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What is the lifetime of a C++ class member. For example, at which time will the std::fstream of a Foo object be released? When entering the destructor or when leaving the destructor? Is this defined in the C++ standard?

struct Foo
{
    std::fstream mystream;
    ~Foo()
    {
        // wait for thread writing to mystream
    }
};
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2 Answers 2

up vote 11 down vote accepted

The mystream data member is destroyed during the destruction of the Foo object, after the body of ~Foo() is executed. C++11 §12.4[class.dtor]/8 states:

After executing the body of the destructor and destroying any automatic objects allocated within the body, a destructor for class X calls the destructors for X's direct non-variant non-static data members, the destructors for X's direct base classes and, if X is the type of the most derived class, its destructor calls the destructors for X's virtual base classes.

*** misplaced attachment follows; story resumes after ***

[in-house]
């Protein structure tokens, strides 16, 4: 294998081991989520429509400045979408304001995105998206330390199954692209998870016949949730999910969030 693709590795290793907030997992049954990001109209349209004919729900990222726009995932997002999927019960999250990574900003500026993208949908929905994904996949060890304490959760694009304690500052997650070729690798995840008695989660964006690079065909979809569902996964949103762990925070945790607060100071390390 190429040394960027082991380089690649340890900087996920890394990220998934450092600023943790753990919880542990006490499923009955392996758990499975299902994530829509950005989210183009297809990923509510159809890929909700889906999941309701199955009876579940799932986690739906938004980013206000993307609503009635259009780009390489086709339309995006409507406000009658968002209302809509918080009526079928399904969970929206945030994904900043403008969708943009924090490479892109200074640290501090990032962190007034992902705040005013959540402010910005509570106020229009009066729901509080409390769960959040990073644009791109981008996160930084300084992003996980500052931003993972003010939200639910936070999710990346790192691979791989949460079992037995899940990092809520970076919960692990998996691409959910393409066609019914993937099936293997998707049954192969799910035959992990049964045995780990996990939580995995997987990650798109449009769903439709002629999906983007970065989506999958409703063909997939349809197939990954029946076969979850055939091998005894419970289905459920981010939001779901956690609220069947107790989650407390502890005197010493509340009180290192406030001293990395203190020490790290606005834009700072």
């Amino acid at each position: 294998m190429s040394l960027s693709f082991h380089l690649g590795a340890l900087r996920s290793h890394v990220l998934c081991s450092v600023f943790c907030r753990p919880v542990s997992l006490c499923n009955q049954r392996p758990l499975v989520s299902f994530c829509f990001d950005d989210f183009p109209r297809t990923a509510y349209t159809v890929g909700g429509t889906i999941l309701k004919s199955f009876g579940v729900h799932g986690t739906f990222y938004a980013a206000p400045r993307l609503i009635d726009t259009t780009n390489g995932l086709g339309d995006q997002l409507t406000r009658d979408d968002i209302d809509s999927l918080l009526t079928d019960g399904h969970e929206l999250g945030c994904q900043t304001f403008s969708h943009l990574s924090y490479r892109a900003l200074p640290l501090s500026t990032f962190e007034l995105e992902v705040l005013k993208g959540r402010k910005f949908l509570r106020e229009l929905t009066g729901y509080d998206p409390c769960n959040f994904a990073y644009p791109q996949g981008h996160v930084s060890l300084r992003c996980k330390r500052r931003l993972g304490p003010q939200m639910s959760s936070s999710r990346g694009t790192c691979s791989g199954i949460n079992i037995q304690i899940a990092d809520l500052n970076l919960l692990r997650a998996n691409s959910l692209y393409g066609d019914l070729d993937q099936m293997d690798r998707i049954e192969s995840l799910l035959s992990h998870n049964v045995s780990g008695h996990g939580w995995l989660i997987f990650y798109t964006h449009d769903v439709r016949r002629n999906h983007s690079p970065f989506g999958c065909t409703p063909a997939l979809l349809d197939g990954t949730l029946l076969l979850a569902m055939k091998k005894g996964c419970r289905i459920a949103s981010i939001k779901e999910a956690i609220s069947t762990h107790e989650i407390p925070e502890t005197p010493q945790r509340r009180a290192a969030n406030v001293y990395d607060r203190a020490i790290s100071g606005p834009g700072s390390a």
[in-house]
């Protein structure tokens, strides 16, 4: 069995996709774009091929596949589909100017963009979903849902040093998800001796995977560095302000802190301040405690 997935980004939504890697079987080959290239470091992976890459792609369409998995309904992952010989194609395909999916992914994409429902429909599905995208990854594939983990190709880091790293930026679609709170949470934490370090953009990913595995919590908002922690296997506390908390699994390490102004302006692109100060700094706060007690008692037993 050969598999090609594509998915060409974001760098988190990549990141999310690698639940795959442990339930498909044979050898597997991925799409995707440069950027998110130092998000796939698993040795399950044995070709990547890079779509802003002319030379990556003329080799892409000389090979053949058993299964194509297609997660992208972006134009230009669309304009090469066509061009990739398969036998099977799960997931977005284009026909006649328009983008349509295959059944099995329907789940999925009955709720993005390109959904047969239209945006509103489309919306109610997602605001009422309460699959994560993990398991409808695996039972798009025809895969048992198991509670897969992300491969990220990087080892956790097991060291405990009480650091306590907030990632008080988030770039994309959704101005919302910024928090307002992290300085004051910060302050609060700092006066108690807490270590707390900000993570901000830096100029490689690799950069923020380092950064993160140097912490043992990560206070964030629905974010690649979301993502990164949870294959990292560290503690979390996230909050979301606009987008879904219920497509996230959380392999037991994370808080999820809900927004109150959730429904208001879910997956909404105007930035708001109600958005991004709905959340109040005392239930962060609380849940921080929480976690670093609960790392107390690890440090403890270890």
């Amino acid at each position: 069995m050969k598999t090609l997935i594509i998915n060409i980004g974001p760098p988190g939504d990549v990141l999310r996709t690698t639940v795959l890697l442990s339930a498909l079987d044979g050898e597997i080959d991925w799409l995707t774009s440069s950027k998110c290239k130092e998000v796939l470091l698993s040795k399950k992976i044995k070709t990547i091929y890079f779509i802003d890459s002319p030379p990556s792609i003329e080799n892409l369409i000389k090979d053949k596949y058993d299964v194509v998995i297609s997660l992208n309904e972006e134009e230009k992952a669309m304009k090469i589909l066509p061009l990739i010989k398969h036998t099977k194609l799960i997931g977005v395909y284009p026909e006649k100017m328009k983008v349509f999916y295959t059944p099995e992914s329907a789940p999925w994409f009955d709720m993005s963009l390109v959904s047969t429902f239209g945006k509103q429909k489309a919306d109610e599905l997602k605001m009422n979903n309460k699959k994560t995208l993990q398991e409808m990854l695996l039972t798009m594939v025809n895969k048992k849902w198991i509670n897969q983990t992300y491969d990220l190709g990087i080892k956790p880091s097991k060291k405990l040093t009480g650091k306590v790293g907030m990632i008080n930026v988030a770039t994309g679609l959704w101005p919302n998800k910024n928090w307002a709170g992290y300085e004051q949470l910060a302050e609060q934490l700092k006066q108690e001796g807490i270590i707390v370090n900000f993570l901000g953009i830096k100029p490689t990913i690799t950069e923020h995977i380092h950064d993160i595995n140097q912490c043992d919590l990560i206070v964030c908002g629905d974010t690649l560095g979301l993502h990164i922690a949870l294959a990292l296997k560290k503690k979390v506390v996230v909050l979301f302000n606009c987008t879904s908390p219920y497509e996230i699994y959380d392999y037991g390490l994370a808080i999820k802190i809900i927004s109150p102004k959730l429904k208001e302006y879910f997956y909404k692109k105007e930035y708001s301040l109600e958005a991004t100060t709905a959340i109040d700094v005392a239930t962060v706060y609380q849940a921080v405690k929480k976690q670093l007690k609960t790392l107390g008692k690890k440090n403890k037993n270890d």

mystream is a non-variant, non-static data member of Foo (a variant data member is a member of a union; Foo is not a union).

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It's the reverse of construction:

construction: base classes, data members (mystream constructed here), constructor body

destruction: destructor body, data members (mystream destroyed here), base classes

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